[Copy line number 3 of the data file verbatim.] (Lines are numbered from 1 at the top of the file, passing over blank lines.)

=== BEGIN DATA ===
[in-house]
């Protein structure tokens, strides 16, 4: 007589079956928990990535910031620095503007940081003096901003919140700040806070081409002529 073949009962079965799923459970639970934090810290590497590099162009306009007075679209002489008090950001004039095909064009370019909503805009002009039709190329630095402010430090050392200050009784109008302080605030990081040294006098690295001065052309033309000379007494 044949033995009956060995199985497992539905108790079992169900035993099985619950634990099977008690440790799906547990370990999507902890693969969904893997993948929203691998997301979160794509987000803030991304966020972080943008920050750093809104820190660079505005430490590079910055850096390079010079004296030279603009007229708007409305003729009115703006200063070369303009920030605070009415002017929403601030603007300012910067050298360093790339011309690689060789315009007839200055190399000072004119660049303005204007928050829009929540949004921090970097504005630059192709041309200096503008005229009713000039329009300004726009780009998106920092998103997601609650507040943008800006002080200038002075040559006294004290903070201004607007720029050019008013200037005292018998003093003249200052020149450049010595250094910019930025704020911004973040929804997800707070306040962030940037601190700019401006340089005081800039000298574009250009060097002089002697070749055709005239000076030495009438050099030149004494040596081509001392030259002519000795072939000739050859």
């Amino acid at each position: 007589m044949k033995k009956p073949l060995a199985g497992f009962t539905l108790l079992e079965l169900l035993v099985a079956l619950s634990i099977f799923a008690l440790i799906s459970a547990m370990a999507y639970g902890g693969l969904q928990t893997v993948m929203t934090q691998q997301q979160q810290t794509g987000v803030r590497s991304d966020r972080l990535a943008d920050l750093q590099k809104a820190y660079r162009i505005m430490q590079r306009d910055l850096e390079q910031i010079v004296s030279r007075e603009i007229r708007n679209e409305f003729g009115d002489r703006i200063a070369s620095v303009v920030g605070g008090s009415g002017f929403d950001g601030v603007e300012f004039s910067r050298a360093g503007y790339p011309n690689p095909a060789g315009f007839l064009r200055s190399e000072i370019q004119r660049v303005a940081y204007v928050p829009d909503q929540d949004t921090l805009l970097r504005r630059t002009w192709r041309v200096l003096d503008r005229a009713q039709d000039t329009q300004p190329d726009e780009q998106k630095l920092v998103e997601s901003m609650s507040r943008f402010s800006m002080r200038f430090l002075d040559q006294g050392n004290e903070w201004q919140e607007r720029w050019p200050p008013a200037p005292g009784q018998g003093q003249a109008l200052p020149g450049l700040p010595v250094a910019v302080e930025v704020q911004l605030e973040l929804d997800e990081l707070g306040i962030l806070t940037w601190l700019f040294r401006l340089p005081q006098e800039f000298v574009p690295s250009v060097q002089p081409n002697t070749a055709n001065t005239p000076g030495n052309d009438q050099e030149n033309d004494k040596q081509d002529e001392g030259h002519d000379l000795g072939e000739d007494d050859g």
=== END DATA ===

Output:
């Amino acid at each position: 007589m044949k033995k009956p073949l060995a199985g497992f009962t539905l108790l079992e079965l169900l035993v099985a079956l619950s634990i099977f799923a008690l440790i799906s459970a547990m370990a999507y639970g902890g693969l969904q928990t893997v993948m929203t934090q691998q997301q979160q810290t794509g987000v803030r590497s991304d966020r972080l990535a943008d920050l750093q590099k809104a820190y660079r162009i505005m430490q590079r306009d910055l850096e390079q910031i010079v004296s030279r007075e603009i007229r708007n679209e409305f003729g009115d002489r703006i200063a070369s620095v303009v920030g605070g008090s009415g002017f929403d950001g601030v603007e300012f004039s910067r050298a360093g503007y790339p011309n690689p095909a060789g315009f007839l064009r200055s190399e000072i370019q004119r660049v303005a940081y204007v928050p829009d909503q929540d949004t921090l805009l970097r504005r630059t002009w192709r041309v200096l003096d503008r005229a009713q039709d000039t329009q300004p190329d726009e780009q998106k630095l920092v998103e997601s901003m609650s507040r943008f402010s800006m002080r200038f430090l002075d040559q006294g050392n004290e903070w201004q919140e607007r720029w050019p200050p008013a200037p005292g009784q018998g003093q003249a109008l200052p020149g450049l700040p010595v250094a910019v302080e930025v704020q911004l605030e973040l929804d997800e990081l707070g306040i962030l806070t940037w601190l700019f040294r401006l340089p005081q006098e800039f000298v574009p690295s250009v060097q002089p081409n002697t070749a055709n001065t005239p000076g030495n052309d009438q050099e030149n033309d004494k040596q081509d002529e001392g030259h002519d000379l000795g072939e000739d007494d050859g």